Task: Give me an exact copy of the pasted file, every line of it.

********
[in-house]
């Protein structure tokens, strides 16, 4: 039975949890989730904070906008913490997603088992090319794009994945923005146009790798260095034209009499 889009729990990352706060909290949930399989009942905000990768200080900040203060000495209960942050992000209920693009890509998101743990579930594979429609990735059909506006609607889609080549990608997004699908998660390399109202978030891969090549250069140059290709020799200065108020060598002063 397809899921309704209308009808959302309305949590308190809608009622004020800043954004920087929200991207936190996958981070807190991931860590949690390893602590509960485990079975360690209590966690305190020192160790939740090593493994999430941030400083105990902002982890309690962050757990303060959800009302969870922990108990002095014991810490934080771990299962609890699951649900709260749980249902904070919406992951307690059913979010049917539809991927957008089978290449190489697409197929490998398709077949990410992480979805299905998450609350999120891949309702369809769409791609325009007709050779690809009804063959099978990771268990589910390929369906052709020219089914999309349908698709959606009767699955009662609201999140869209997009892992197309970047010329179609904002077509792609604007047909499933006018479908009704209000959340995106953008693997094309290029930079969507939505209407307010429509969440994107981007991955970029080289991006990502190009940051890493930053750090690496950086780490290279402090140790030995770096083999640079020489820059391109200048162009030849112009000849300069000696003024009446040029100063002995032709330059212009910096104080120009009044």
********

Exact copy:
[in-house]
């Protein structure tokens, strides 16, 4: 039975949890989730904070906008913490997603088992090319794009994945923005146009790798260095034209009499 889009729990990352706060909290949930399989009942905000990768200080900040203060000495209960942050992000209920693009890509998101743990579930594979429609990735059909506006609607889609080549990608997004699908998660390399109202978030891969090549250069140059290709020799200065108020060598002063 397809899921309704209308009808959302309305949590308190809608009622004020800043954004920087929200991207936190996958981070807190991931860590949690390893602590509960485990079975360690209590966690305190020192160790939740090593493994999430941030400083105990902002982890309690962050757990303060959800009302969870922990108990002095014991810490934080771990299962609890699951649900709260749980249902904070919406992951307690059913979010049917539809991927957008089978290449190489697409197929490998398709077949990410992480979805299905998450609350999120891949309702369809769409791609325009007709050779690809009804063959099978990771268990589910390929369906052709020219089914999309349908698709959606009767699955009662609201999140869209997009892992197309970047010329179609904002077509792609604007047909499933006018479908009704209000959340995106953008693997094309290029930079969507939505209407307010429509969440994107981007991955970029080289991006990502190009940051890493930053750090690496950086780490290279402090140790030995770096083999640079020489820059391109200048162009030849112009000849300069000696003024009446040029100063002995032709330059212009910096104080120009009044």